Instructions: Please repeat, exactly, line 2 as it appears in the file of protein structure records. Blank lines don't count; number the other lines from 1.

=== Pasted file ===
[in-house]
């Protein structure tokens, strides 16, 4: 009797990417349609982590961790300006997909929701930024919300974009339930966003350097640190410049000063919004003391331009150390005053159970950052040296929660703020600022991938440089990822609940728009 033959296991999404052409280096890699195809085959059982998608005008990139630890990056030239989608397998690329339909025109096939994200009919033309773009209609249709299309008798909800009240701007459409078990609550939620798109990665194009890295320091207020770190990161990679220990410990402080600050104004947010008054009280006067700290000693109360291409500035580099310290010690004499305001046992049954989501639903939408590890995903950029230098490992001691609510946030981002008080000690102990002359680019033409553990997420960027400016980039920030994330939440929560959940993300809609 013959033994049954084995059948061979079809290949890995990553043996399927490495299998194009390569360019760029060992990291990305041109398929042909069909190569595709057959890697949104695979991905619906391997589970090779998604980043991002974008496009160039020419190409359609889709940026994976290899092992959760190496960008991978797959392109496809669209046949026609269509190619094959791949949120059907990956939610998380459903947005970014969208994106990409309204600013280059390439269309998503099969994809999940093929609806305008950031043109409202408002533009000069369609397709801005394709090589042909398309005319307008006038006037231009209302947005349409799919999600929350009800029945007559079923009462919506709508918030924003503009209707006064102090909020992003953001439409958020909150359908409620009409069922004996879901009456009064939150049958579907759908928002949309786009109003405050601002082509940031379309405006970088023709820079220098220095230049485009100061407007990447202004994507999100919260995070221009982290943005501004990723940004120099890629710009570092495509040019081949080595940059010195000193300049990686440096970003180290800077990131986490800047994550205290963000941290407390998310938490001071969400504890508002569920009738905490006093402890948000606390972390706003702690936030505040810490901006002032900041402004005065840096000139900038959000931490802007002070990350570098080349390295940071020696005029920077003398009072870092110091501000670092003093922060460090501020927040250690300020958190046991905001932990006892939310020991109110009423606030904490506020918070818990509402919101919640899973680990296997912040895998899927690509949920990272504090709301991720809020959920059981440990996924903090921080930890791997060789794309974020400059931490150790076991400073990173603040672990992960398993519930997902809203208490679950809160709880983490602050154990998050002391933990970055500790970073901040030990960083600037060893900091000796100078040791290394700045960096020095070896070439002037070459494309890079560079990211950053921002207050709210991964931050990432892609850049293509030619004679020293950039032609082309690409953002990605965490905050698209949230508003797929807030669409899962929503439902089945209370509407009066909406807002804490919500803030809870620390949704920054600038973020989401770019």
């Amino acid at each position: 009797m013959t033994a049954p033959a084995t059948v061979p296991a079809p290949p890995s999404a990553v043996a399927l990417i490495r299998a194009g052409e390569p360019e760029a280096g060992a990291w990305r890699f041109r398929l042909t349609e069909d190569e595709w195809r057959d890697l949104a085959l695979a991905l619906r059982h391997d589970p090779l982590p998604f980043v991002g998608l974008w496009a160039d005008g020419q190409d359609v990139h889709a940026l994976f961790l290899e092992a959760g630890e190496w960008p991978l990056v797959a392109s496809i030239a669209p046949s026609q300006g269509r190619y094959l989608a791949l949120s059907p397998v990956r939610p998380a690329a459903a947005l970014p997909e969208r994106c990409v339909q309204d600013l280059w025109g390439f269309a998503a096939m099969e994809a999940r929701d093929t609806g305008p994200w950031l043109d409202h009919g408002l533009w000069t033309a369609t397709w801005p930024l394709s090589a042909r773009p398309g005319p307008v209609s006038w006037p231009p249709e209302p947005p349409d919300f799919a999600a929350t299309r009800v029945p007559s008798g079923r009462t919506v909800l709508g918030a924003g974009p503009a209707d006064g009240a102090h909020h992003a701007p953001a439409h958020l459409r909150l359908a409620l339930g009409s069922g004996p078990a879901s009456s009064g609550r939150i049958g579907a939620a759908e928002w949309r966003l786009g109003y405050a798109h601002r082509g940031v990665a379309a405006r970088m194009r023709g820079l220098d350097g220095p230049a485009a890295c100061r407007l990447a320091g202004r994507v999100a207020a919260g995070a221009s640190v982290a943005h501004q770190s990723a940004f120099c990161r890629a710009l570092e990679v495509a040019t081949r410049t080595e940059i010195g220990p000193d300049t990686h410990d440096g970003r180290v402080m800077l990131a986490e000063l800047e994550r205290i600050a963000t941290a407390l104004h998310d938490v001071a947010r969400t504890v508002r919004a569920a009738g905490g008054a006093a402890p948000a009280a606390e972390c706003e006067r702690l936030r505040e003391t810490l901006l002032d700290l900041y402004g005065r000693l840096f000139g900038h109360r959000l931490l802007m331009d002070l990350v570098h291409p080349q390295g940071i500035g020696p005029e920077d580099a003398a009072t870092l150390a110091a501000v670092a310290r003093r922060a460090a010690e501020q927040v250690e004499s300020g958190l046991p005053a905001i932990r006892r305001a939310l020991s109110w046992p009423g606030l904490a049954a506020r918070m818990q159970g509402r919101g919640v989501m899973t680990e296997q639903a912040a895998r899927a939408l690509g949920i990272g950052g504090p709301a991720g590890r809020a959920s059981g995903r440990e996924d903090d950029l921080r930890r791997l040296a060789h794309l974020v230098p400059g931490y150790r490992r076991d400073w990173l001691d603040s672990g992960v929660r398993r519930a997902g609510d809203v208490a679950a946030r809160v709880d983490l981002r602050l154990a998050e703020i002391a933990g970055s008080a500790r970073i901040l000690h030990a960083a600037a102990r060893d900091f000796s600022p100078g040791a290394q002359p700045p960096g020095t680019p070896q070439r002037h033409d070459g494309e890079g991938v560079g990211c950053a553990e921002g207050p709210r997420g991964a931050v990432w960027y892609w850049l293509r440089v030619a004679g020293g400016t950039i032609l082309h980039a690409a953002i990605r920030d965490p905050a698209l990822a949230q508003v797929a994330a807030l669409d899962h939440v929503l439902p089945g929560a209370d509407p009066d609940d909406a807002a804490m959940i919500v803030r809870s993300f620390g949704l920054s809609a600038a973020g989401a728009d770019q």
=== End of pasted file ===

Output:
């Protein structure tokens, strides 16, 4: 009797990417349609982590961790300006997909929701930024919300974009339930966003350097640190410049000063919004003391331009150390005053159970950052040296929660703020600022991938440089990822609940728009 033959296991999404052409280096890699195809085959059982998608005008990139630890990056030239989608397998690329339909025109096939994200009919033309773009209609249709299309008798909800009240701007459409078990609550939620798109990665194009890295320091207020770190990161990679220990410990402080600050104004947010008054009280006067700290000693109360291409500035580099310290010690004499305001046992049954989501639903939408590890995903950029230098490992001691609510946030981002008080000690102990002359680019033409553990997420960027400016980039920030994330939440929560959940993300809609 013959033994049954084995059948061979079809290949890995990553043996399927490495299998194009390569360019760029060992990291990305041109398929042909069909190569595709057959890697949104695979991905619906391997589970090779998604980043991002974008496009160039020419190409359609889709940026994976290899092992959760190496960008991978797959392109496809669209046949026609269509190619094959791949949120059907990956939610998380459903947005970014969208994106990409309204600013280059390439269309998503099969994809999940093929609806305008950031043109409202408002533009000069369609397709801005394709090589042909398309005319307008006038006037231009209302947005349409799919999600929350009800029945007559079923009462919506709508918030924003503009209707006064102090909020992003953001439409958020909150359908409620009409069922004996879901009456009064939150049958579907759908928002949309786009109003405050601002082509940031379309405006970088023709820079220098220095230049485009100061407007990447202004994507999100919260995070221009982290943005501004990723940004120099890629710009570092495509040019081949080595940059010195000193300049990686440096970003180290800077990131986490800047994550205290963000941290407390998310938490001071969400504890508002569920009738905490006093402890948000606390972390706003702690936030505040810490901006002032900041402004005065840096000139900038959000931490802007002070990350570098080349390295940071020696005029920077003398009072870092110091501000670092003093922060460090501020927040250690300020958190046991905001932990006892939310020991109110009423606030904490506020918070818990509402919101919640899973680990296997912040895998899927690509949920990272504090709301991720809020959920059981440990996924903090921080930890791997060789794309974020400059931490150790076991400073990173603040672990992960398993519930997902809203208490679950809160709880983490602050154990998050002391933990970055500790970073901040030990960083600037060893900091000796100078040791290394700045960096020095070896070439002037070459494309890079560079990211950053921002207050709210991964931050990432892609850049293509030619004679020293950039032609082309690409953002990605965490905050698209949230508003797929807030669409899962929503439902089945209370509407009066909406807002804490919500803030809870620390949704920054600038973020989401770019």